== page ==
The MBS Program generally operates as follows: To participate in the Program a financial institution or mortgage servicing company must assemble or acquire a pool of government insured or guaranteed mortgages. GNMA then enters into a standard form Guaranty Agreement ("Agreement") with the issuer
under which, inter alia, GNMA agrees to guarantee timely payment of principal and interest as required by the terms of the securities, Agreement § 6.01, and the issuer agrees to remit in a timely manner all payments required by the terms of the securities. Id. § 4.01. Should the issuer fail to make timely payments as required, the security holder's sole recourse is against GNMA. Id. § 7.01. However, GNMA may treat the issuer's failure to make the required payments as an event of default
under the Guaranty Agreement (s 8.01), and this provides GNMA with the option of extinguishing the issuer's interest in the pooled mortgages and becoming the owner of those mortgages "subject only to the unsatisfied rights of the holders of the securities . . .." 12 U.S.C. § 1721(g) (1976); Agreement § 8.05.
On February 7, 1978, GNMA lawfully declared Consolidated in default
under the Agreements and began the search for a substitute servicer. Of five potential servicers invited to make offers, only one, Charter, offered to purchase the service rights associated with the mortgage portfolio. On April 13, 1978, GNMA accepted Charter's $ 126,000 offer and transferred Consolidated's responsibilities to Charter.
A. Consolidated Is Not Entitled to the Proceeds of the Sale of the Portfolio.
In count six of its amended complaint Consolidated seeks recovery of $ 126,000, which represents the proceeds from the sale of the servicing rights of the portfolio by GNMA to Charter. Plaintiff claims property and contract rights in these proceeds based on a property interest in the mortgage portfolio. Defendants submit that upon the occurrence of default all plaintiff's right, title and interest in the mortgage portfolio, including service rights, terminated and the portfolio became the absolute property of GNMA.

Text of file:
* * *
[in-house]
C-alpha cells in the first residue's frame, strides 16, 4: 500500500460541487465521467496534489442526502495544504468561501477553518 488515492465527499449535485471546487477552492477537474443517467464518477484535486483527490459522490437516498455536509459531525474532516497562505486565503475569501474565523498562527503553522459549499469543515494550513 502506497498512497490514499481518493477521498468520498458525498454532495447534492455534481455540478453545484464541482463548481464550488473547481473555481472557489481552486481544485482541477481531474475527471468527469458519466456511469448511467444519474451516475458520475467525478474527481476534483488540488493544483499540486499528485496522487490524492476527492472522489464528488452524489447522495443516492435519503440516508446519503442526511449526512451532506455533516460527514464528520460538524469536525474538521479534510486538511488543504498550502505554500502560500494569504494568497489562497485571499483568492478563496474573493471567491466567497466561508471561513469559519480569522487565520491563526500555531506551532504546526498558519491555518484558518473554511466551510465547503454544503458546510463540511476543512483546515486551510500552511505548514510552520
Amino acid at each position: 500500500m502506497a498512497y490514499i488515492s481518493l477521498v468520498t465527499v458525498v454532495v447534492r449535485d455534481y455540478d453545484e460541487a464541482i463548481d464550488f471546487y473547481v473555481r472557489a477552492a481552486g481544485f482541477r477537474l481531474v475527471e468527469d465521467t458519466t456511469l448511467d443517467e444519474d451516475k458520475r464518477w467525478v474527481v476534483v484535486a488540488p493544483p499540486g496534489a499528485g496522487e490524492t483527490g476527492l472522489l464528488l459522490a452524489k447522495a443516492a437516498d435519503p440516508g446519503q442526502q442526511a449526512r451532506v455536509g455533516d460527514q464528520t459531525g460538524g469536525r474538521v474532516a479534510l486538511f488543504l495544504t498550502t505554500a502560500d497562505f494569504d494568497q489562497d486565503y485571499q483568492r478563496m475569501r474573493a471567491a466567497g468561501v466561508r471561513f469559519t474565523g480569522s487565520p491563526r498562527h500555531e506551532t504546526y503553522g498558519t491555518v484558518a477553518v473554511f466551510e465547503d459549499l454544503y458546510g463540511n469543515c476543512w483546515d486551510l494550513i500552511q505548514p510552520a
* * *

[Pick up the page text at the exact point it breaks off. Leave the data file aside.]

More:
An issuer of mortgage-backed securities assembles a pool of mortgages that will constitute the basis and backing of GNMA-guaranteed securities to be sold over the counter to investors. In assembling the mortgage pool, the issuer may expend funds in the form of loans to mortgagors or the purchase price of existing mortgages. After assembly of the pool, but before issuance of the mortgage-backed securities, the issuer is the sole owner of the mortgage pool and all rights and interest derived therefrom are its alone. Agreement p. 3, P 3. Upon transfer of these rights and interest, the issuer is clearly entitled to some compensation. Defendants do not dispute this right to compensation, but submit that the issuer is compensated for the transfer of these rights and interest when it sells the mortgage-backed securities to investors. The Court agrees.